Real, lasting happiness can come to a married couple only from themselves and their children and their sacrifice for each other and their offspring. Sooner or later TV sets, phonographs, and automobiles end up in the attic or the junk yard. And, by the way, that is about where a couple's happiness ends up, when they put their hearts on these things instead of on each other, letting come what may.


A person may have a sense of humor without being a professional humorist or comedienne. Relatively few are gifted to travel in this rarefied air. It is more difficult to write humor than scientific treatises. One obvious proof of this is that there are libraries full of scientific books while works of humor are few.

One person is able to appreciate or even be enthralled by a sunset. Another is able to put the sunset down on canvas and thus convey it to others. One can love music. Another can create it. The second person is an artist. It takes special talents, the right environment, and application to bring about an artist. Comparatively speaking, real artists are rare. Although we could use more of them, yet life would become unbearable if all people became artists. God keeps a balance in nature. All birds cannot be singing canaries, and we are happy for it.

Not many wives can be humorists or comediennes. Again, for this we can be grateful. But wives can have a sense of humor. They can have the fine perception of seeing things in their true perspective.

A sense of humor is the faculty of being able to see through things, to see the real worth of things. It could be called a sense of equilibrium. Not being lopsided herself the woman with a sense of humor can detect the lopsided. Because her vision is in focus, she can see and enjoy the incongruous.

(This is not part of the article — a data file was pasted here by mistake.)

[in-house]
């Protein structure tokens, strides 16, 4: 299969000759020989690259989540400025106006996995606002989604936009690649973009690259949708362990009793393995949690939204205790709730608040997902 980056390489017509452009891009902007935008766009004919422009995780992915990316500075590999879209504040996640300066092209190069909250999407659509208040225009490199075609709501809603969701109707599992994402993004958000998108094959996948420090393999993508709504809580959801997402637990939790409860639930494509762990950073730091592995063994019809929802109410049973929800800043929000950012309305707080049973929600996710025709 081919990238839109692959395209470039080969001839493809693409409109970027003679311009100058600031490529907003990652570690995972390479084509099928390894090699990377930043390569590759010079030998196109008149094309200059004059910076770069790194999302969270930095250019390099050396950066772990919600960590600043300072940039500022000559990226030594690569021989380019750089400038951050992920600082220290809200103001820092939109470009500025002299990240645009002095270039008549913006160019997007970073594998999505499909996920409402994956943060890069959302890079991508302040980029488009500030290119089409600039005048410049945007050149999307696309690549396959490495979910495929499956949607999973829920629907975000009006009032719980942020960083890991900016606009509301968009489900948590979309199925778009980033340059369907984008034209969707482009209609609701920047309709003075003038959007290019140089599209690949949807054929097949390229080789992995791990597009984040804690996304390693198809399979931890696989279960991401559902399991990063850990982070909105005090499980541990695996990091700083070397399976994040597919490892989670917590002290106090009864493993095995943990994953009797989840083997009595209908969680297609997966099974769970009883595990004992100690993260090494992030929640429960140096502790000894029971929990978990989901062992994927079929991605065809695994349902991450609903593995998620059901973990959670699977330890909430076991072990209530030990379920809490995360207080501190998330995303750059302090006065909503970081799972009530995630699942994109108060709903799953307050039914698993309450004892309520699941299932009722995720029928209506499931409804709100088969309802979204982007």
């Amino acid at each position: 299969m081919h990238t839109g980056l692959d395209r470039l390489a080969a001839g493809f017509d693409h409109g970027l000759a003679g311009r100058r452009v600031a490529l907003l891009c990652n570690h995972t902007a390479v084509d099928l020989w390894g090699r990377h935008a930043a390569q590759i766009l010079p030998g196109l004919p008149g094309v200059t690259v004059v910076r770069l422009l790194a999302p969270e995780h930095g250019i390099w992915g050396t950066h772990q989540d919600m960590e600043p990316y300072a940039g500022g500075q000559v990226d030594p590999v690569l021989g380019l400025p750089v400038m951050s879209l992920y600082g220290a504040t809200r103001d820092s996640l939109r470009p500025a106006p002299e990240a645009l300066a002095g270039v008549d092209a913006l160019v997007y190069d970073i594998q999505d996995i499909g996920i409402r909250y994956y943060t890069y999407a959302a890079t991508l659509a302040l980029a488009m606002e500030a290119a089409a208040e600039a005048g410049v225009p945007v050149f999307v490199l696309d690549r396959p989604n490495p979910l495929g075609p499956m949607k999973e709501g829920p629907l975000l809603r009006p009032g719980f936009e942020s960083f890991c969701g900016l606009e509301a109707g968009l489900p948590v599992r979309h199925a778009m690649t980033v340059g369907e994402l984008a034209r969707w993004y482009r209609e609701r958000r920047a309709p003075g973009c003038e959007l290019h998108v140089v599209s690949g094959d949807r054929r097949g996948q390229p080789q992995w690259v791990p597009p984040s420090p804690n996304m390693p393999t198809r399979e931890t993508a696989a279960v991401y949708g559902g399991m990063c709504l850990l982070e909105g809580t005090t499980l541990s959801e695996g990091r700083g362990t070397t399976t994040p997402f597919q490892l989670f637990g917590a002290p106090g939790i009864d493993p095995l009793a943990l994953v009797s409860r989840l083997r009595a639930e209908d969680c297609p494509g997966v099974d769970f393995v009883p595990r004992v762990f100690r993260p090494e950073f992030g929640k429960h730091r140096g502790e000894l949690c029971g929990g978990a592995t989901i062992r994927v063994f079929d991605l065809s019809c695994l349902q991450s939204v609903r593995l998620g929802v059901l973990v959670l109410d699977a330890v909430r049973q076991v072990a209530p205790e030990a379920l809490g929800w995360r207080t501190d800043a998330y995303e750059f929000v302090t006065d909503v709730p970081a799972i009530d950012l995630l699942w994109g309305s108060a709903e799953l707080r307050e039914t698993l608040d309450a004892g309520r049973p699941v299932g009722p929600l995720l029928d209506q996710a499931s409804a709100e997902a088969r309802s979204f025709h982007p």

A flower or a sunset is a reflection of a spark, so to speak, of God. But these beautiful things are not a part of God: so, a sense of humor keeps even the artist from going daffy over flowers and sunsets and becoming a Pantheist. The wife may feel strongly about flowers and sunsets, but she doesn't lose her sense of balance and become too serious about them.

The most serious thing in life is sin. Food, drink, and gold are just materials to keep us alive, means whereby we work out our eternal destiny. They exist for us. When we begin to exist for them and become gluttons and misers, we sin. We lose our sense of humor. Our ability to see through things, our sense of humor, prevents us from getting too serious over gold, roast beef, and martinis.

A sense of humor might be likened to a sort of casual sense of balance. It is mental relaxation. The bane of all athletes is to "tighten up." to get too serious over hitting home runs, high diving, and so forth. As soon as a golfer or bowler "tightens up," she is off her best form. A person without a sense of humor has a sort of mental "charley-horse." She "tightens up" mentally to the extent that her brain becomes sort of lame, unable to see things in their proper perspective.